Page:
Background: Intensive rehabilitation of adolescents occurs in general and pediatric inpatient rehabilitation facilities (IRFs), but differences in admission and outcomes by facility type have not been thoroughly investigated, particularly among persons with spinal cord injury (SCI).
Objectives: To investigate factors related to admission to pediatric or adult IRFs among adolescents and compare the rehabilitation outcomes between facility types.
Methods: Using a single-center retrospective cohort study design, demographic information, medical data, and rehabilitation outcomes were obtained by chart review of patients aged 15 to 18 years who received a rehabilitation medicine consultation at an urban level 1 trauma center between 2017 and 2019 (N = 96). Analysis was performed using R statistical software.
Results: SCI was the second most common diagnosis (21% of patients) and accounted for 36% of inpatient rehabilitation admissions. SCI patients were more likely to undergo rehabilitation at the level 1 trauma versus pediatric facility (relative risk [RR] = 2.43; 95% confidence interval [CI] = 1.08-5.44) compared to traumatic brain injury patients. Admission to trauma versus pediatric IRF was also associated with Black compared to White race (RR = 2.5; CI = 1.12-5.56), violence compared to other etiologies of injury (RR = 2.0; CI = 1.10-3.77), and Medicaid compared to private insurance (RR = 2.15; CI = 1.01-4.59). Admission to pediatric IRF was associated with longer length of stay than admission to adult IRF when adjusted for diagnosis (30.86 ± 21.82 vs. 24.33 ± 18.17 days; p = .046), but Functional Independence Measures did not differ.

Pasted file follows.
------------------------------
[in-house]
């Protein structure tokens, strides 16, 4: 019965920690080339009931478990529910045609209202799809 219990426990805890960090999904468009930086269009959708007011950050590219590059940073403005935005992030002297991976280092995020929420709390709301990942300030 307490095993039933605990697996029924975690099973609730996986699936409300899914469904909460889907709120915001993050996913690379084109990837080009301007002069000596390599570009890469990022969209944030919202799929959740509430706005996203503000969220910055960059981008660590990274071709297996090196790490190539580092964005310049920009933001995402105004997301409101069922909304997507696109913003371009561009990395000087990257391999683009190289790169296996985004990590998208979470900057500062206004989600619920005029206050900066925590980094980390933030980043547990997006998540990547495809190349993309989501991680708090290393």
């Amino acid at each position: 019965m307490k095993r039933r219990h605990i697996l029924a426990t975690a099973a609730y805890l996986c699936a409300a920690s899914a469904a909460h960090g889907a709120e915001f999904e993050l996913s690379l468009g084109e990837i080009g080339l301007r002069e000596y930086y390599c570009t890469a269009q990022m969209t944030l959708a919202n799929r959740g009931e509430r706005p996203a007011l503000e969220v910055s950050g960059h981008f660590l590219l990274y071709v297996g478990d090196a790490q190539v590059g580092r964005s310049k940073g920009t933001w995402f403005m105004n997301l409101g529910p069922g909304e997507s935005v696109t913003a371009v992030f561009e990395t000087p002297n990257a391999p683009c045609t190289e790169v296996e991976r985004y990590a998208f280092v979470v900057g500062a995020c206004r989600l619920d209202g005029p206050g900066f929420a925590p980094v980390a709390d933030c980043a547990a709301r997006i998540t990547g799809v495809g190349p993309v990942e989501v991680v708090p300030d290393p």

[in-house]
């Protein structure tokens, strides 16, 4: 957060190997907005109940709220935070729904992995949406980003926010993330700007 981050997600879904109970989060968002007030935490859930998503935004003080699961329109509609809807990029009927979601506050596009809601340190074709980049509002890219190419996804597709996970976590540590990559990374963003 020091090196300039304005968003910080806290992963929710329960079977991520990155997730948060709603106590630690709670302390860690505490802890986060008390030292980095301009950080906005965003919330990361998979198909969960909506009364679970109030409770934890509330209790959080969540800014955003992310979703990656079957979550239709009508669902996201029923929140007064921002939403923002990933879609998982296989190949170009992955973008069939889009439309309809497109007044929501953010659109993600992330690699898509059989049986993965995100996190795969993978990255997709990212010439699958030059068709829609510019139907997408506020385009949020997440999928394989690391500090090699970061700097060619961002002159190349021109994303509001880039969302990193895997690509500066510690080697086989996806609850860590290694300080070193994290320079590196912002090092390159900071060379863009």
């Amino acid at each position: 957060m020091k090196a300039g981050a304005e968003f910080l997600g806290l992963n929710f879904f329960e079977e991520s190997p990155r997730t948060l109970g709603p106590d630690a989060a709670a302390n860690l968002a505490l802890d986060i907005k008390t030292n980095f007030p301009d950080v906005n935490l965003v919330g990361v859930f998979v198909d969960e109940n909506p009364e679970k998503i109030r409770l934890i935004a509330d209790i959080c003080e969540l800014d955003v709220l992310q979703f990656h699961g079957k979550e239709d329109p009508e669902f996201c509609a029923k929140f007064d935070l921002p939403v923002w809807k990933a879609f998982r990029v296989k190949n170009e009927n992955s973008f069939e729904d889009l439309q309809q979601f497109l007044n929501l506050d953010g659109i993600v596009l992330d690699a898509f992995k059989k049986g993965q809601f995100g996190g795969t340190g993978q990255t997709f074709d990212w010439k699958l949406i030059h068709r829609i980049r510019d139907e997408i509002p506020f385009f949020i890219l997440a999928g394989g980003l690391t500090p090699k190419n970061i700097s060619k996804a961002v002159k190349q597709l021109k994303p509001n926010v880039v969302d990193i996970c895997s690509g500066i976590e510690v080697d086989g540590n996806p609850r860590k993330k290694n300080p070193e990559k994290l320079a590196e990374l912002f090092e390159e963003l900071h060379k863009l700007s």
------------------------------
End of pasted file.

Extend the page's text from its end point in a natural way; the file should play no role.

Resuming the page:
Conclusion: Adolescents with SCI and those experiencing systemic disadvantages, including racism and poverty, were more likely to be admitted to trauma compared to pediatric IRF.
Keywords: adolescent; health disparities; inpatient rehabilitation; violence-related injury.
© 2022 American Spinal Injury Association.